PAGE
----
The Legacy of Flatland

The following was written by Marie Ernster, practicum student from School of Library and Information Science

The field of mathematics was in a period of philosophical volatility in England in the 19th century. A huge debate raged in the area of geometry over whether they should allow non-Euclidean concepts to enter the pedagogy. Among the traditionalists, geometry represented a means of providing consistent models that would bring certainty to the universe. Non-Euclidean geometry threatened this certainty because it went against the established metrics of empiricism in mathematics. In exploring extra dimensionality through mathematics, this new paradigm would change the very foundation of how geometry could be used as a piece of evidence in the consistency of the universe.

In 1883 President of the British Association for the Advancement of Science, Arthur Cayley, addressed these

Edwin Abbott Abbott, Image from Wikipedia

concerns by pointing out that mathematics was pushing beyond its established boundaries, and his fellow mathematicians should proceed cautiously with their exploration in this new field. He understood that mathematicians would use geometry to explore beyond three dimensions, so he asked that they not leave their more traditional peers behind. One year later, under the pseudonym of “A Square,” Edwin Abbott Abbott (yes, two Abbotts) decided to take a different path from Cayley and explain non-Euclidean geometry in the ground-breaking work Flatland.

Abbott himself was an avid writer at this point in his life, while still working as headmaster for the City School of London until his retirement in 1889. He usually published English guides, such as How to Write Clearly and English Lessons for English People, as well as theological writings like Silanus the Christian and Philochristus. As headmaster, he made elementary knowledge of chemistry compulsory because he believed that students should have a reverence for science. Abbott understood that some of the fears of English mathematicians came from how the association between certainty and geometry made their very faith in Universal Truths shakable as well. After all, if the unassailable reality of geometry could be so affected, then what else could prove the certainty of their own lives? Well, Edwin Abbott Abbott took the proverbial hands of these people, and showed them how to maintain certainty despite these fears.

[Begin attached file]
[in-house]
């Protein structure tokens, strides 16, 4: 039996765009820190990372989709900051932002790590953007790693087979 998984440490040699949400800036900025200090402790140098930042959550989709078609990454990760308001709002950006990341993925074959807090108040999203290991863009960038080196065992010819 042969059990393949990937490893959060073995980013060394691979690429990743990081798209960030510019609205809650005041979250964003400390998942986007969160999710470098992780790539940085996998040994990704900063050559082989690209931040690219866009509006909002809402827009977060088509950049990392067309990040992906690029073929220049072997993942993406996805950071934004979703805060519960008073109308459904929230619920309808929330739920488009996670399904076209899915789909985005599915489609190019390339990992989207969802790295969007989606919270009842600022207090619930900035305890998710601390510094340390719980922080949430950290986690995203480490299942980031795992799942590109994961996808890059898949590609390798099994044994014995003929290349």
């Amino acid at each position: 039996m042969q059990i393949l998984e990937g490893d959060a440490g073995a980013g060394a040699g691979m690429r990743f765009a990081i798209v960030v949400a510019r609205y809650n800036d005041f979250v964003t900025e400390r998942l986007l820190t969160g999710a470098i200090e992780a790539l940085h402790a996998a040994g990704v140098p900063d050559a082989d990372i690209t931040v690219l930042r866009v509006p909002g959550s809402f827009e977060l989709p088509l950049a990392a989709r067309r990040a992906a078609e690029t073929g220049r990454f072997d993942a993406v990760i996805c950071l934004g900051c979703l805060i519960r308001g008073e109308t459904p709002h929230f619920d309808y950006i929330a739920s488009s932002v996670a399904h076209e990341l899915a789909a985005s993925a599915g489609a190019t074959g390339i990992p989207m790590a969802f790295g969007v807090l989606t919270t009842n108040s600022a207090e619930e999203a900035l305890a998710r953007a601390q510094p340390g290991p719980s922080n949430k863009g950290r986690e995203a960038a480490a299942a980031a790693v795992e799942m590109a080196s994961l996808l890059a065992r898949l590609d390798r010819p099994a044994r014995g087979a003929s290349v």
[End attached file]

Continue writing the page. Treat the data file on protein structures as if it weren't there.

In the world of Flatland: a romance of many dimensions,  A Square describes a world that exists on an infinite plane; essentially, he lives on a huge piece of paper. A Square describes the basic mechanics of living in such a land: how they can see and navigate, how they know what shapes are and how to differentiate them, how the social structures based on sidedness works, and so on and so forth. But then, A Square meets a circle (the shape considered most important because of its near incalculable sidedness) unlike any circle he had ever met before because this circle was actually a sphere capable, to the eyes of the square, of reducing itself to a small point and then to complete invisibility. A Square eventually learns from the sphere that there are more dimensions than the two he uses to navigate his plane of existence. The gospel of the third dimension is radical to A Square, and near incomprehensible when he exists in his own plane because he has no vocabulary to adequately describe the concept of the third dimension. To make things even more difficult, the priestly circles who govern his world declare that any teaching of the third dimension would lead to imprisonment, or even death. As it goes, A Square ends his story imprisoned for the rest of his life for speaking about the third dimension because he couldn’t contain his excitement about this new paradigm of existence.

Considering the infighting amongst mathematicians at the time, it seems more calculated than cute of Abbott to publish this story under a pseudonym. After all, he uses Flatland to conceptualize the fourth dimension and more beyond that. But he wasn’t just critiquing the traditionalist dogma of mathematics; Abbott was attempting to show that non-Euclidean geometry was the next natural step in the evolution of mathematics—a means to find deeper, more certain truths about the universe than what Euclidean geometry could hope to achieve.